In 2015, a white supremacist gunman murdered nine black churchgoers inside a historic church in downtown Charleston. The attack shocked the nation’s conscience and thrust then-Governor Nikki Haley into the political spotlight. Her response — calling for the removal of the Confederate flag from the state capitol — was by far her biggest moment on the national stage.
It was also, in retrospect, one of the last national episodes that featured broad bipartisan unity on an issue around race. President Barack Obama praised Haley for her leadership in a eulogy for one of the victims, state senator Clementa Pinckney, and South Carolina’s Republican-led legislature overwhelmingly voted to remove the flag.
Since then, Democrats have pushed politicians to be much more aggressive in rooting out systemic racism, while conservatives under Donald Trump — whose rhetoric Haley compared in 2016 to the Charleston shooter — have pushed the party to oppose “wokeness” at all costs.
And now Haley is running for president.
Haley’s presidential run may be the biggest test yet of how her Confederate flag moment has worn in the intervening years as voters in both parties re-examine her record and scrutinize her campaign’s characterization of the episode.
The former governor mentioned the shooting in both her announcement video and her first official campaign speech. But she did not mention her decision to remove the flag.
At the same time, Haley has put a very strong emphasis on race in her campaign — she has denounced “identity politics” and criticized claims that America is a “racist” country while also leaning into her experience growing up as a child of Indian immigrants raised in a segregated town.
“Nikki Haley’s groundbreaking leadership on removing the Confederate flag from the South Carolina Capitol grounds is well known,” Ken Farnaso, a spokesman for Haley, told Semafor.
Haley herself has questioned whether she’d still have been able to take the flag down in later years. Her version of unifying the state at the time meant both calling out the brutal history of slavery, segregation, and violence it represented, while acknowledging positive associations of “heritage” and “tradition” many white southerners felt towards the flag.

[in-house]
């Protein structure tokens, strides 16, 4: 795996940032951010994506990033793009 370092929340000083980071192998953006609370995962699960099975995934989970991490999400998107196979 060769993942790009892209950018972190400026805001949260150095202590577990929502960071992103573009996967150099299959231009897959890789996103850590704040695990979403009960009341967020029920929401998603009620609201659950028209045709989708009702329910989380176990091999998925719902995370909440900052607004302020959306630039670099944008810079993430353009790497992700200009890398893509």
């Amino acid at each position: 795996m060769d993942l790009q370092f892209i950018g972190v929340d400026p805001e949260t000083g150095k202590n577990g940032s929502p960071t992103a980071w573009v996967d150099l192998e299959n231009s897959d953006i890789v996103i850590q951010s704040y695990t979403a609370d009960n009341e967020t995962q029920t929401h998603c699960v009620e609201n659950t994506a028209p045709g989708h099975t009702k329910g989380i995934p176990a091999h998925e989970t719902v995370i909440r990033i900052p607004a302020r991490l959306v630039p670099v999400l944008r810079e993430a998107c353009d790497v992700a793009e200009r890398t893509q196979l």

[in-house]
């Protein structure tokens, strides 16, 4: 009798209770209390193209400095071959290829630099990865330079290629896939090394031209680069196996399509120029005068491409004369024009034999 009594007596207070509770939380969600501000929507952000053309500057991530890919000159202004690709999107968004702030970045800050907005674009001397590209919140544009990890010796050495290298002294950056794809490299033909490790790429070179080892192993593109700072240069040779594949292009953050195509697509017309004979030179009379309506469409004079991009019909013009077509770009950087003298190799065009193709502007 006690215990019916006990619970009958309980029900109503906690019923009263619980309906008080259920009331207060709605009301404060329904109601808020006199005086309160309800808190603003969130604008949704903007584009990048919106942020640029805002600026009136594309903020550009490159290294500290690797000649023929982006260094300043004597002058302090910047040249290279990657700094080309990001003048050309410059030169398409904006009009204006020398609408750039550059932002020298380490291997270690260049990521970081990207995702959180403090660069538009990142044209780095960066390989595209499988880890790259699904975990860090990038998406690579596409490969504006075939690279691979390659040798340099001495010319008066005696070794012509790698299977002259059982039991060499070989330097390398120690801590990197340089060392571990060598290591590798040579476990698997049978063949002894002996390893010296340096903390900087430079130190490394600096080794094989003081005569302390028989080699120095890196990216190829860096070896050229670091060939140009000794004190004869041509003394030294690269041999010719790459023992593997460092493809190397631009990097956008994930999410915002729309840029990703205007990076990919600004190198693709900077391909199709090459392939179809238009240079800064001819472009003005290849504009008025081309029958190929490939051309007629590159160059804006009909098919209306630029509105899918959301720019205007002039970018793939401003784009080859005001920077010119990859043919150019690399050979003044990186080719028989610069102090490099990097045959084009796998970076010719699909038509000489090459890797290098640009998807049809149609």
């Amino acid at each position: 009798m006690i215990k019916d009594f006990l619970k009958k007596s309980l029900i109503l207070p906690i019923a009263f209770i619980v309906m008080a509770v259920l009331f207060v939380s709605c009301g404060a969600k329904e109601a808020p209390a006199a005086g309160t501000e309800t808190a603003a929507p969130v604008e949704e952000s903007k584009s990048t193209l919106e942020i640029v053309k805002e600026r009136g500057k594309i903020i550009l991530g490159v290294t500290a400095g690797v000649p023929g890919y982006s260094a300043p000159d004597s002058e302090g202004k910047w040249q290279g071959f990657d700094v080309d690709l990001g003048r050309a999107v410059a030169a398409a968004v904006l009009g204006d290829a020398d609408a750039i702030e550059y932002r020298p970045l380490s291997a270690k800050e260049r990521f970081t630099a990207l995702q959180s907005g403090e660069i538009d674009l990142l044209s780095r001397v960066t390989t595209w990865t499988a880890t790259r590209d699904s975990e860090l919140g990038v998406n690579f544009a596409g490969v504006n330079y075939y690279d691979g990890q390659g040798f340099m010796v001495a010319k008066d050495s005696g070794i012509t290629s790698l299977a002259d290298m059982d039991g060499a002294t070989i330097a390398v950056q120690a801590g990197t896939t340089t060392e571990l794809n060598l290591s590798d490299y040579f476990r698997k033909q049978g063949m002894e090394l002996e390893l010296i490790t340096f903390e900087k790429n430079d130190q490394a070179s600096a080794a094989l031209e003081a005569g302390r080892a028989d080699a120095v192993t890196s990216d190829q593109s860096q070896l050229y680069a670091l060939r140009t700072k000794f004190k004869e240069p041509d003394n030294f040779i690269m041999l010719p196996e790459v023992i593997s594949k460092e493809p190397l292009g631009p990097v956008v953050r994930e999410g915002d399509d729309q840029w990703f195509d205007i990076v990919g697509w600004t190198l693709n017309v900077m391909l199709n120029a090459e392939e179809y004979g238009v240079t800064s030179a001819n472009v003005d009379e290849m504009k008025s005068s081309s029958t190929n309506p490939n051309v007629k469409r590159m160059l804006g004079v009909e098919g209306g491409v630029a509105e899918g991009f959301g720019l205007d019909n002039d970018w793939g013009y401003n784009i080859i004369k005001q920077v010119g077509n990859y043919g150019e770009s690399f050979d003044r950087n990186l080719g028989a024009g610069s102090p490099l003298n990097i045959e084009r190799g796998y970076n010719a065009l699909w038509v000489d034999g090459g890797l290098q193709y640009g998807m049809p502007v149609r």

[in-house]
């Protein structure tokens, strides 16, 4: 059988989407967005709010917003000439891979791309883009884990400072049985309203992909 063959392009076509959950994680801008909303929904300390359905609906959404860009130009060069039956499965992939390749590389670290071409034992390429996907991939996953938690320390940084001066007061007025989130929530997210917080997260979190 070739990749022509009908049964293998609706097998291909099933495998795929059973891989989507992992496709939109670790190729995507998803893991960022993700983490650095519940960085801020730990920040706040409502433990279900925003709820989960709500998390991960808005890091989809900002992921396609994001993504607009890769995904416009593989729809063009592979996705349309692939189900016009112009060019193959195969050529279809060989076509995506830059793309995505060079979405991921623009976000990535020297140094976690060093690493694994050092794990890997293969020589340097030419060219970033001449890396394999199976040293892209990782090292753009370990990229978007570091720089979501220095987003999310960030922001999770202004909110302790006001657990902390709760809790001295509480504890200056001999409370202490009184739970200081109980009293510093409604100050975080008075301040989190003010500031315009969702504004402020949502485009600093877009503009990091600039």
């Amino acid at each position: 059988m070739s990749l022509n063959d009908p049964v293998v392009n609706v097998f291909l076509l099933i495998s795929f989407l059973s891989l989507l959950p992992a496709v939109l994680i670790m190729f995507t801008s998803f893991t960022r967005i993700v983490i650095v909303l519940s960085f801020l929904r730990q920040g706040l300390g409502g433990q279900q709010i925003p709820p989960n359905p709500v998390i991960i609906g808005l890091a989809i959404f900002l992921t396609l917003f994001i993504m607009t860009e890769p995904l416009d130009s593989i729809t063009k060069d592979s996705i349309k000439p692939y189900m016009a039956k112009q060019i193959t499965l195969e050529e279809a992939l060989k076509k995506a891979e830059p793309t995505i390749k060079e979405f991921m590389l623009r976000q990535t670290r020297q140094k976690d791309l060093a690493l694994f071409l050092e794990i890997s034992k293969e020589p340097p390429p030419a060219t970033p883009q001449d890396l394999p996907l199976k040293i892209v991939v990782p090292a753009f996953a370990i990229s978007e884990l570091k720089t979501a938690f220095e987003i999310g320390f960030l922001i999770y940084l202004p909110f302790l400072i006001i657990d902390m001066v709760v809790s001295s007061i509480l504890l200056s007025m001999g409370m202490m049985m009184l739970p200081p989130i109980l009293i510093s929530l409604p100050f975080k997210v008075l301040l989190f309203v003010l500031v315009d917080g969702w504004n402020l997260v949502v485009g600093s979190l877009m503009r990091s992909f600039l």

After she was criticized in 2019 for saying the Charleston shooter “hijacked” the flag’s meaning of “service, sacrifice, and heritage,” she wrote an op-ed saying that the increased “media hysteria” and “outrage culture” had made conversations about race more difficult.
“Sadly, I’m not sure that in today’s political climate we would have been able to remove the flag,” Haley said.
From the moment Haley’s decision was made, there were voices unhappy with its genteel framing. One activist, Bree Newsome Bass, climbed the flagpole and took the flag down before the legislature voted on its removal.
South Carolina state representative JA Moore, whose sister was murdered in the Charleston shooting, told Semafor that Haley “used the tragedy” for political gain without addressing the deeper hold racism exerts on institutions in the state and around the country.
“That was a token response to my sister being murdered,” Moore told Semafor. “That flag coming down did not change racists in South Carolina, it didn’t change racism in South Carolina. That flag coming down did not prevent some other white supremacist from coming to another place and killing people.”
The Wall Street Journal editorial board offered an unlikely echo of this argument last week, writing that Haley’s rhetoric in 2015 was “inspiring,” but that the removal of the flag “was not the result of her effort” and that she supported the flag’s presence during her run for governor when it was more politically convenient.
So far criticism has mostly been confined to relatively fringe figures like conservative pundit Jesse Kelly, who recently tweeted that removing the flag showed “a willingness to kneel before the rage mob,” and Ann Coulter.
But looming over the campaign is Trump, who famously defended Confederate symbols throughout his presidency, including the flag. When Trump described some Charlottesville marchers as “very fine people” even after a neo-Nazi murdered an anti-racist protester — a rare episode where Haley criticized his behavior as president — he was talking about their stated goal of protecting Confederate statues. Trump defended Haley’s move in 2015, but has more recently condemned NASCAR for its “flag decision” on banning Confederate imagery. So far he has yet to raise the issue in his attacks on Haley.
Still, even as conservatives have led attacks on “critical race theory” and “woke” discussions of race, there’s been little movement towards reviving Confederate symbols. There remains a strong argument that Haley’s 2015 decision is still an asset.
GOP strategist Alex Conant, who worked on Marco Rubio’s 2016 campaign, told Semafor that Haley should “own what she did,” adding that it remains a “winning issue” even in today’s politically-charged climate.
“I don’t think the Confederate flag is any more popular now than it was then,” Conant said. “I think you have to run on your accomplishments, especially if you’re a governor.”
The View From A Haley Voter
Ken Yasger, a 33-year-old Haley supporter who attended her announcement speech in Charleston, told Semafor he supported the former governor’s nuanced approach to the flag.
Yasger said he was not necessarily “against the Confederate flag” and appreciated Haley’s clarification that it was not seen as “racist” by some southerners, even though he thought it was time for the country to move on from it as an official symbol. “The American flag, in my opinion, should be the only flag at any state capitol,” he said.